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HIGHLIGHTS: *India Facing Worst Water Crisis In History: NITI Aayog *Delhi’s air pollution literally off the chart *40,000 Indians evicted for ‘conservation’ in 2017 *India gets first biodiversity museum * BP’s global data for 2017 shows record highs for coal and renewables *Antarctic ice melting faster than ever *China testing roads paved with solar panels



India Facing Worst Water Crisis In History, Will Get Worse: NITI Aayog
India is facing its worst water crisis in history, a NITI Aayog report said today. The report said that currently 600 million Indians face high to extreme water shortage and about two lakh people die every year due to inadequate access to potable water. The water crisis will get worse, as the country’s water demand is projected to be twice the available supply by 2030, the report added. This means that hundreds of million of people may face water scarcity and the country will suffer a loss of up to 6 per cent of the GDP. (Related: Groundwater falling by 7 feet every year in Mohali)

Delhi’s air pollution is now so bad it is literally off the chart
The Guardian
Smog more toxic than can be measured by monitoring devices has blanketed the Indian capital this week, months before the start of Delhi’s traditional “pollution season”. A thick haze was visible across the city from Tuesday and some government pollution monitors have recorded concentrations of 999 – the highest they can measure – as dust storms kicked up in nearby Rajasthan state blanketed the region. Air quality in Delhi usually begins to plummet in October when slower winds and cooler temperatures trap pollutants closer to the ground.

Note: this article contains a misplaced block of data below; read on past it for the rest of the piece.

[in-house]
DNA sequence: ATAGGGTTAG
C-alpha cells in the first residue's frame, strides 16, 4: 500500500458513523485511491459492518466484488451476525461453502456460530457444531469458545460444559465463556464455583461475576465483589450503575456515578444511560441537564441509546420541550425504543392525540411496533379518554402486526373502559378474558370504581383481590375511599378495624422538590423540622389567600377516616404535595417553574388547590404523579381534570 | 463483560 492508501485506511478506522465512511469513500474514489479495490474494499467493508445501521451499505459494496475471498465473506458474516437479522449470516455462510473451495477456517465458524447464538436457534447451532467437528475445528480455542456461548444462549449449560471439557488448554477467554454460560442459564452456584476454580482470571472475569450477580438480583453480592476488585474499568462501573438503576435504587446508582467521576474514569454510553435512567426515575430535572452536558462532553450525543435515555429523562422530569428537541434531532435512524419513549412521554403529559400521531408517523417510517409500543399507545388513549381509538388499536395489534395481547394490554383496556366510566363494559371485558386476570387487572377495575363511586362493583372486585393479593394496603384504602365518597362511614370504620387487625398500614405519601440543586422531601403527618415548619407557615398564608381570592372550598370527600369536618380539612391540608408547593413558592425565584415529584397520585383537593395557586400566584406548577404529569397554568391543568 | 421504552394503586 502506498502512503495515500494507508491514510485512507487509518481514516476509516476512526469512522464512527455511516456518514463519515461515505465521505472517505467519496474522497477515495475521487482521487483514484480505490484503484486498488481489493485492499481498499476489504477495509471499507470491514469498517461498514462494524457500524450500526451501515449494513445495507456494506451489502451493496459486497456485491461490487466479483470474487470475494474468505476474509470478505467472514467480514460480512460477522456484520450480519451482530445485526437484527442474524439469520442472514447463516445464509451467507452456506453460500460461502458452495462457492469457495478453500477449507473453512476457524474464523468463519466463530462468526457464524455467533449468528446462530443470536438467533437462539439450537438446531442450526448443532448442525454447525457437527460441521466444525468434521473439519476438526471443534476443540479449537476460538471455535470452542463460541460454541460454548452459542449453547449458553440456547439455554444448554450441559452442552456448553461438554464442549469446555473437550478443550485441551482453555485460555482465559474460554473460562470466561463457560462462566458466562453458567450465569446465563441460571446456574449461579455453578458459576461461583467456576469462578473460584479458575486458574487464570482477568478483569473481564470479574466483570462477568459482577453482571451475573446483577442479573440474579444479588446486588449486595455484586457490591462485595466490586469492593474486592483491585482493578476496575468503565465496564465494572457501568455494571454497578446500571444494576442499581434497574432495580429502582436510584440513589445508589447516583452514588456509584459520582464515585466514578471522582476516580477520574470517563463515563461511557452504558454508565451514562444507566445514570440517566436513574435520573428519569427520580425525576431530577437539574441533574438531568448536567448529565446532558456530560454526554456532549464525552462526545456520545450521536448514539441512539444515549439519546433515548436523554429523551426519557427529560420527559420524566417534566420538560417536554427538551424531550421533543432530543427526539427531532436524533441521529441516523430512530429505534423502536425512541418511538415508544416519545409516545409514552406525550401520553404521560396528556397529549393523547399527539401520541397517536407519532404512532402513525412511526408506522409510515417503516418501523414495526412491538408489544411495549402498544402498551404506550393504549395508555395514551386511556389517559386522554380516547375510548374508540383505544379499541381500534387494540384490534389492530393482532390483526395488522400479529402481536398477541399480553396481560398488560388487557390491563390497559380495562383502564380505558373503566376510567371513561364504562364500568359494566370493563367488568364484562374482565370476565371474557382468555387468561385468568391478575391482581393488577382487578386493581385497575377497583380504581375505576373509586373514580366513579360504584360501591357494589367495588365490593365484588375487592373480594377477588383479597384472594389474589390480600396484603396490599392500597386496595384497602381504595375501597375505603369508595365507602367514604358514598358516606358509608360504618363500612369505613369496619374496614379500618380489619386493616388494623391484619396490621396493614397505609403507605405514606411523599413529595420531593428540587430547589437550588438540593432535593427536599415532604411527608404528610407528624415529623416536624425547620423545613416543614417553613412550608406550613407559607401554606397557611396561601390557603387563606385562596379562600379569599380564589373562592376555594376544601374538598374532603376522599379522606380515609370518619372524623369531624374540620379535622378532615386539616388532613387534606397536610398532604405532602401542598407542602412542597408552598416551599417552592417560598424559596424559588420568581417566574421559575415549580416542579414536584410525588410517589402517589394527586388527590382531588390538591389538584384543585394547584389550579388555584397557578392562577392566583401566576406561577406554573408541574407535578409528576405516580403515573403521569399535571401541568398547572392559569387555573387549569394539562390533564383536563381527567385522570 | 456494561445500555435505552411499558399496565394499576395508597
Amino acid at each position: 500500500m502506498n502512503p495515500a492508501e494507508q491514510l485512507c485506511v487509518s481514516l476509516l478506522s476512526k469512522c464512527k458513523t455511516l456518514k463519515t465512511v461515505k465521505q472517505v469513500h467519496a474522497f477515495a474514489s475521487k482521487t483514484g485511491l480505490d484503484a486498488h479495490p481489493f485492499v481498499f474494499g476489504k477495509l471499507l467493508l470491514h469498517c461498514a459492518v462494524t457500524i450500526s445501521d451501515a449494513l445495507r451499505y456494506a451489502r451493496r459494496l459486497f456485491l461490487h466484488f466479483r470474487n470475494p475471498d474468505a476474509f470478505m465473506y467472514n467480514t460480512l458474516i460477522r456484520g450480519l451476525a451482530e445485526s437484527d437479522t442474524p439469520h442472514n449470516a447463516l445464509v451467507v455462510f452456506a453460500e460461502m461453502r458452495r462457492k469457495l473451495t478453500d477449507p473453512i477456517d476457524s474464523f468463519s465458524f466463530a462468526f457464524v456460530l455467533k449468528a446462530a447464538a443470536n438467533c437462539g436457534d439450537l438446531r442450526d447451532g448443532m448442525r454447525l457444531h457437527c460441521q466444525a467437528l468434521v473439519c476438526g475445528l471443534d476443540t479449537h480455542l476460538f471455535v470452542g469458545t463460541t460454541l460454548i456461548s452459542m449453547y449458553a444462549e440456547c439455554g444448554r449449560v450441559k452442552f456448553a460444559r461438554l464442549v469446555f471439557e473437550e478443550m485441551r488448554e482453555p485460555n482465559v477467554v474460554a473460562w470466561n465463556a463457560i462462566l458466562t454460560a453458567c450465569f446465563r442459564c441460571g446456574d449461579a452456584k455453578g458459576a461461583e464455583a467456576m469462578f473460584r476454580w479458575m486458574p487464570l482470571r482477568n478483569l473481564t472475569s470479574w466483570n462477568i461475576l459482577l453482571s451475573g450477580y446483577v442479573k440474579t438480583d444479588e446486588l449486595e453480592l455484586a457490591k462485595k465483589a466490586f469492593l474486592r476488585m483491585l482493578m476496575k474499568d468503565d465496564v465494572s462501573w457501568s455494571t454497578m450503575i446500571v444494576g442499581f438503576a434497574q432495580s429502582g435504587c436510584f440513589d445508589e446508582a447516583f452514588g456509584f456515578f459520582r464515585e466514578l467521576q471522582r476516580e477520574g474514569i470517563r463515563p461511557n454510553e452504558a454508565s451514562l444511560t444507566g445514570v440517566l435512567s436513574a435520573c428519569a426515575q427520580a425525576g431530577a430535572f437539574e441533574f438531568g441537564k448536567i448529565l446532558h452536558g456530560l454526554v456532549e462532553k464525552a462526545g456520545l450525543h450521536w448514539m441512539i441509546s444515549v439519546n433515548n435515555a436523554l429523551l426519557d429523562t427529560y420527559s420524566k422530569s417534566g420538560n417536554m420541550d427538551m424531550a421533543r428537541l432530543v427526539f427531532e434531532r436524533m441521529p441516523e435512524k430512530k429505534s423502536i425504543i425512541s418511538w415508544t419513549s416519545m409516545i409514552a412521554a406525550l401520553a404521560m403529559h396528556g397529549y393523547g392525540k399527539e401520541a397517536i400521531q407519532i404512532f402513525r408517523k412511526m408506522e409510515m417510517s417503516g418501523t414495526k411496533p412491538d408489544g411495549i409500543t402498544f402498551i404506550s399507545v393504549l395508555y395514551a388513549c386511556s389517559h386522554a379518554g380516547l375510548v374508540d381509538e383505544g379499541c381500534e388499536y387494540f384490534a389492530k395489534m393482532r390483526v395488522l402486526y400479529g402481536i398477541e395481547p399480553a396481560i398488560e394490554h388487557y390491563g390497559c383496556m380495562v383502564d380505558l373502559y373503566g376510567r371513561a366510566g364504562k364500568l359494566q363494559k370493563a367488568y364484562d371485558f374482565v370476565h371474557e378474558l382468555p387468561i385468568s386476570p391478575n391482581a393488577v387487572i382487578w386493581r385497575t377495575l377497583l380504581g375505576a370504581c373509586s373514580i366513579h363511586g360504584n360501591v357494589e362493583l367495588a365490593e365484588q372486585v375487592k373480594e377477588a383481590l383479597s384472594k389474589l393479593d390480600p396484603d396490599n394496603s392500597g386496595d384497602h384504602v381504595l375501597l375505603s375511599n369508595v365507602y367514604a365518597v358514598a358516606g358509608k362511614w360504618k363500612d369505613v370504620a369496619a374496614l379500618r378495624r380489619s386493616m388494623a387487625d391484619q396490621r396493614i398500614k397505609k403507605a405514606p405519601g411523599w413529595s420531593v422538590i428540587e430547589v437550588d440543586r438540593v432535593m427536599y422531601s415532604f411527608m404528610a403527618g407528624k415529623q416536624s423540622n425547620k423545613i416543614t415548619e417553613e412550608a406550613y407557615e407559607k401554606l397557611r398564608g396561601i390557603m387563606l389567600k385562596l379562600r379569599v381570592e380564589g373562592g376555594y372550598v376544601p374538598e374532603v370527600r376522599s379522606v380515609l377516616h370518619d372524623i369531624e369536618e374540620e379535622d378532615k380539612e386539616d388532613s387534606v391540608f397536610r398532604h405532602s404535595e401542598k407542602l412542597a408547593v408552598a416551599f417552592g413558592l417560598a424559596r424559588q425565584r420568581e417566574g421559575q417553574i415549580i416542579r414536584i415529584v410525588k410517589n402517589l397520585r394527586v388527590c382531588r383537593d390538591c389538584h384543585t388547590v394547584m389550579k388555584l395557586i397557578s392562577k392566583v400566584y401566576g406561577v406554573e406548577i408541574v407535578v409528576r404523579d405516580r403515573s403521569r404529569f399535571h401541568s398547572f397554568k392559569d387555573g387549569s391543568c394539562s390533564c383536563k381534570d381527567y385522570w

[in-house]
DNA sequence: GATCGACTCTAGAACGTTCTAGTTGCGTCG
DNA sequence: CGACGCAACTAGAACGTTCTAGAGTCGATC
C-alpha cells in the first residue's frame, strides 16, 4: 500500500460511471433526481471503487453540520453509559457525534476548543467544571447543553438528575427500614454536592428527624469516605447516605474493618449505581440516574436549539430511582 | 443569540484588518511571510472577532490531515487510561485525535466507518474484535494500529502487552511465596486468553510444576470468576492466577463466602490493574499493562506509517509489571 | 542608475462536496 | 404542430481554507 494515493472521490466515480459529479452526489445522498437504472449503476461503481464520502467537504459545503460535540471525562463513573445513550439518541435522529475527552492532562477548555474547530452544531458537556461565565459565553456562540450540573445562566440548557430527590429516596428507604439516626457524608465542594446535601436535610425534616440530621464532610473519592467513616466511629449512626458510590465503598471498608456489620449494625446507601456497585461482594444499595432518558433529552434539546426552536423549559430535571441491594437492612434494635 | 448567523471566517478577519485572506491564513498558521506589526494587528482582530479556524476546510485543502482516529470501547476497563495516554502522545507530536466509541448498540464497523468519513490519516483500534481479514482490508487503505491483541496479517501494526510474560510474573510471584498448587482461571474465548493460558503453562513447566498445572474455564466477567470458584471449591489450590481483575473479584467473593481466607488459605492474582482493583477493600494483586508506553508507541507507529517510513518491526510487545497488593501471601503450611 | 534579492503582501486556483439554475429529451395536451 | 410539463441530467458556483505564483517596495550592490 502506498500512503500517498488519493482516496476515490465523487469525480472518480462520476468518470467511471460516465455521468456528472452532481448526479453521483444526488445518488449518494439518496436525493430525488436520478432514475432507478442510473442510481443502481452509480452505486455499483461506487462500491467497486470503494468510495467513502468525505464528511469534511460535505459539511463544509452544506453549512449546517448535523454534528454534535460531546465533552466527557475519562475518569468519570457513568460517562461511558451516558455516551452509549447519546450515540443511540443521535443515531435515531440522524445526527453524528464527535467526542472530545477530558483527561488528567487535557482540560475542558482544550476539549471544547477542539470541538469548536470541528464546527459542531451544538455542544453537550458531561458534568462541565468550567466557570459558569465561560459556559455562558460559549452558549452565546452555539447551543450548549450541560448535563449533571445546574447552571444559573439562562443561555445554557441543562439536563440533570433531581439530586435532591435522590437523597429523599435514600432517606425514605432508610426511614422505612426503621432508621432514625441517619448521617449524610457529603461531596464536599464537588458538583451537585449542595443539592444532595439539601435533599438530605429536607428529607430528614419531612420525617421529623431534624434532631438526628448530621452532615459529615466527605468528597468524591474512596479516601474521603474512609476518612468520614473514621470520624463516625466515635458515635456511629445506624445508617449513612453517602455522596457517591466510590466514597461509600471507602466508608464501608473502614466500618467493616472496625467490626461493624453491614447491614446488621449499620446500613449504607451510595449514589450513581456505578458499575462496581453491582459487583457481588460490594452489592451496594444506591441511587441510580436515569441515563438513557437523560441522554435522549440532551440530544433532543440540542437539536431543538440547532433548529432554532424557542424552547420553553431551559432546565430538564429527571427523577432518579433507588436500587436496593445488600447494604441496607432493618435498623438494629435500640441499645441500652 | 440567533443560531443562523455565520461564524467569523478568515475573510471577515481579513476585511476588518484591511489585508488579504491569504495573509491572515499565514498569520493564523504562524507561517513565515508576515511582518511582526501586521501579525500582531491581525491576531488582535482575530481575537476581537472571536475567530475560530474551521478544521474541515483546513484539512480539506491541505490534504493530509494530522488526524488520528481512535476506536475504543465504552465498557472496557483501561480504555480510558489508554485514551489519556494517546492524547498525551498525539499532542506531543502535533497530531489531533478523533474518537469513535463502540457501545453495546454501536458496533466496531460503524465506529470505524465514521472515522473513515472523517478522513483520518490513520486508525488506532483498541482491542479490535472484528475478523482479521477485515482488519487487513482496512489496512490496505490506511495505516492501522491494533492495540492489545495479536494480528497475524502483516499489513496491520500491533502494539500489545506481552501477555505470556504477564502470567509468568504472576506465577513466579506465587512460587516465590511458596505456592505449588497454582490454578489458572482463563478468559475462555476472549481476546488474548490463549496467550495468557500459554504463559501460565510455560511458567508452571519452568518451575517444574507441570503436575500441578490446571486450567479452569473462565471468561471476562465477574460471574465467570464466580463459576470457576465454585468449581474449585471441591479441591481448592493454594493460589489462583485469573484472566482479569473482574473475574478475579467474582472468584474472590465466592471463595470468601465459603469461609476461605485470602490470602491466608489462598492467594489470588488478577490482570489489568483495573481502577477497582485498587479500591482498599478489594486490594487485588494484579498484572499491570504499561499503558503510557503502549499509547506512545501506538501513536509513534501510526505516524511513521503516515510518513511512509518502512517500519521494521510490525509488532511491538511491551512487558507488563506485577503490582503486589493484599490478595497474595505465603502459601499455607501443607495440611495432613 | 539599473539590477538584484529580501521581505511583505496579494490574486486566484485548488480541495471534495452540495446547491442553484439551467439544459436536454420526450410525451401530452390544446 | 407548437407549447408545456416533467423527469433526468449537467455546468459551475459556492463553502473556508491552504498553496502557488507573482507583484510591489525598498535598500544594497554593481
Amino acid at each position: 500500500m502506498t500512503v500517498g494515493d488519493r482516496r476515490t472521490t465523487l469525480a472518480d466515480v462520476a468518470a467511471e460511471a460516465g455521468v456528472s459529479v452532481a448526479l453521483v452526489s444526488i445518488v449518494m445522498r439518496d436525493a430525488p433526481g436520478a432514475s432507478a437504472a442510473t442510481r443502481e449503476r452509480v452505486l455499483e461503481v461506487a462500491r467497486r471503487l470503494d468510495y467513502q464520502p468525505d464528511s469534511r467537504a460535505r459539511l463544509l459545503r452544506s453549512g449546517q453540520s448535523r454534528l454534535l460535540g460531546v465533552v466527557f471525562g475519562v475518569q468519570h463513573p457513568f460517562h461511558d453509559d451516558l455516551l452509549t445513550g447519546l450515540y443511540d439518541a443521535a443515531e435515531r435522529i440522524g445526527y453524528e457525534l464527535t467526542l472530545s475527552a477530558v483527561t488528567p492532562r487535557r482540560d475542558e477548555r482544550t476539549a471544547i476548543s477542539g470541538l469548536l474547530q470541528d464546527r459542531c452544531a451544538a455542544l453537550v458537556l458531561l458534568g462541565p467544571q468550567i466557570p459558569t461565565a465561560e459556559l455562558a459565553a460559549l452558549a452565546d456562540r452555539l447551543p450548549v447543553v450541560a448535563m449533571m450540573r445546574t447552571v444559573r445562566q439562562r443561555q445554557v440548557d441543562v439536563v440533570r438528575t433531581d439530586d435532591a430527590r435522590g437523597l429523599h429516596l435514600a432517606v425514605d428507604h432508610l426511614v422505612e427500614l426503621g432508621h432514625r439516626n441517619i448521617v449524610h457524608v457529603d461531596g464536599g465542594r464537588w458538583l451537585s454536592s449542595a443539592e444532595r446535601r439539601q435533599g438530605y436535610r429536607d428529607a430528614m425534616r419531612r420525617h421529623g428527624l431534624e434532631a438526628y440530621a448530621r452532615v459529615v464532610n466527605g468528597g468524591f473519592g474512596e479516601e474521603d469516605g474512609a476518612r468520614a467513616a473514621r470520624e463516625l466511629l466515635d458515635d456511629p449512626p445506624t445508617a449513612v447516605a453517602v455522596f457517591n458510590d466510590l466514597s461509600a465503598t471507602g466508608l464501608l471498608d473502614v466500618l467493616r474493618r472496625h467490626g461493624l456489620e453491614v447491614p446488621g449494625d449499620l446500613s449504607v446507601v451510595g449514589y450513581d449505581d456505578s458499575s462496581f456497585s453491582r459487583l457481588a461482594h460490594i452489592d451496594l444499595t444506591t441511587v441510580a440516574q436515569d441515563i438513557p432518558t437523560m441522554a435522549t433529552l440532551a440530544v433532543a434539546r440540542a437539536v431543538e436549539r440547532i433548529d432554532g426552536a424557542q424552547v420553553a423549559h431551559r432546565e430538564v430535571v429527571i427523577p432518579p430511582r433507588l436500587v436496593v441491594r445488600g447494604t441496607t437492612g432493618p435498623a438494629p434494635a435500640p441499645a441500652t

India: Almost 40,000 people were evicted in the name of conservation in 2017
Conservation Watch
In 2017, government authorities in India destroyed almost 8,000 homes and forcefully evicted nearly 40,000 people, in the name of conservation. That’s more than 20 homes destroyed and 109 people evicted every day. The figures come from a report release last month by the Delhi-based NGO Housing and Land Rights Network, which describes the evictions as “an alarming national crisis”. In 2017, in India a total of 53,700 homes were demolished and more than 260,000 people were forcefully evicted.(Related: International Union for Conservation of Nature cheers one protected area and raises concerns for six)

Ministry of Consumer Affairs says India 57,676 tons of foodgrain damaged in five years
The New Indian Express
About 57,676 tons of foodgrain stored in Food Corporation of India (FCI) godowns have got damaged and become useless for human consumption in the past five years owing to pest attack, leakage in godowns, exposure to rain and floods, procurement of poor quality stock etc.This amount was sufficient feed more than 1.15 crore people for a month, according to a report by the Ministry of Consumer Affairs. Some amount of foodgrain also gets wasted during transportation in trains and trucks.

Summer agony in monsoon season: heat wave persists in several states
Down to Earth
On Monday, Kolkata witnessed the hottest day of the season when the mercury touched 40.6°C. It was 7°C above the normal mark and also the hottest day in June, at least since 2005. Bankura, Purulia and Burdwan districts recorded 42.4°C, 40.7°C and 41.8°C respectively. Situation is neighbouring Odisha is worse. It continues to reel under an intense heat wave. On Monday, Bhubaneswar recorded maximum temperature of 42.2°C along with Baripada. Down south in Andhra Pradesh, Visakhapatnam witnessed a temperature of 41.4°C.

A recent study attributes increasing surface air temperature over India between 1956 and 2005 to anthropogenic factor
Down to Earth